Angang Dong1, Jun Chen2, Patrick M. Vora3, James M. Kikkawa3 & Christopher B. Murray1,2
1Department of Chemistry, 2Department of Materials Science and Engineering, 3Department of Physics & Astronomy
University of Pennsylvania, Philadelphia, Pennsylvania 19104, USA.
The group of Chris Murray (Seed-1) has pioneered the development of a new class of self-assembled multicomponent materials made from nanocrystals. Superlattice structures are formed in which nanocrystals arrange into three dimensional superlattices with complex unit cells and long-range order. An attractive feature of this method is its flexibility in accommodating a wide range of functional nanocrystalline elements, ranging from semiconductors to metals, oxides to intermetallics, ferroelectrics to ferromagnets, etc. Until now, a limitation has been that the resulting product is not easily integrated into device architectures that often require thin film elements. In this work, the Murray group has developed a general method to grow centimeter-scale binary nanocrystal superlattice (BNSL) thin films, ranging down to single-unit cell thicknesses, which can be readily transferred to arbitrary substrates. BNSLs are formed at a liquid-air interface and are strong enough to survive transfer to a substrate without critical point drying, and to produce freely-suspended BNSL membranes. As a first demonstration, magnetic nanoparticles were used, resulting in a two-component magnetoresistive film. The Murray group has collaborated with the Kikkawa group (IRG-5) to study the magnetoresistance of these large-area (1.5mm x 32.5mm) magnetic BNSL membranes, which clearly show that device magnetoresistance is dependent on the structure (stoichiometry) of the BNSLs. This work surpasses a major obstacle in the utilization of nanocrystalline assemblies, and creates new opportunities for not only for magnetoresistive and other functional BNSLs.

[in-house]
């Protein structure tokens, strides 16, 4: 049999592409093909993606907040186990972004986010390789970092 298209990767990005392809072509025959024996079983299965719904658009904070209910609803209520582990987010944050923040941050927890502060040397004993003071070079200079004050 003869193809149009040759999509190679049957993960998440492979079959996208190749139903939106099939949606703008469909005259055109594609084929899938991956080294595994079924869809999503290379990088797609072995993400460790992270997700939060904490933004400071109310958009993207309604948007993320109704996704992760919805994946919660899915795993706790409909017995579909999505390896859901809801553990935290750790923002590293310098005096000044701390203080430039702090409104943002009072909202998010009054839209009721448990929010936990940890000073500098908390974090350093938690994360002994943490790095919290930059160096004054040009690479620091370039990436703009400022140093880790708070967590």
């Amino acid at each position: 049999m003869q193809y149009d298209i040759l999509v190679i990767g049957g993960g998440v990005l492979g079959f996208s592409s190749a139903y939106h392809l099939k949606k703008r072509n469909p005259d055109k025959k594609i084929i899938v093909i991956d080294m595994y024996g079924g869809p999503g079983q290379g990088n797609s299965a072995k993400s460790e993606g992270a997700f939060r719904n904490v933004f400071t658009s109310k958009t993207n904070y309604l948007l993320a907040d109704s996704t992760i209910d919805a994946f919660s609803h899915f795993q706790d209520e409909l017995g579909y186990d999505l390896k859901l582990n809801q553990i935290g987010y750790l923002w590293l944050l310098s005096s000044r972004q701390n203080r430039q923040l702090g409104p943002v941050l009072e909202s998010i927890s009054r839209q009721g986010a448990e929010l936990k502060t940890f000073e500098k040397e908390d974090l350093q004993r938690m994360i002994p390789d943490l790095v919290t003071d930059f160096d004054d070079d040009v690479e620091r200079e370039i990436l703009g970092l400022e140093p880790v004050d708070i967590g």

A. Dong, J. Chen, P.M. Vora, J.M. Kikkawa, and C.B. Murray, “Binary nanocrystal superlattice membranes self-assembled at the liquid-air interface,” Nature 466, 474-477 (2010).
Supported through the Army Research Office, W911NF-08-1-0364 MURI and the NSF MRSEC, DMR05-20020.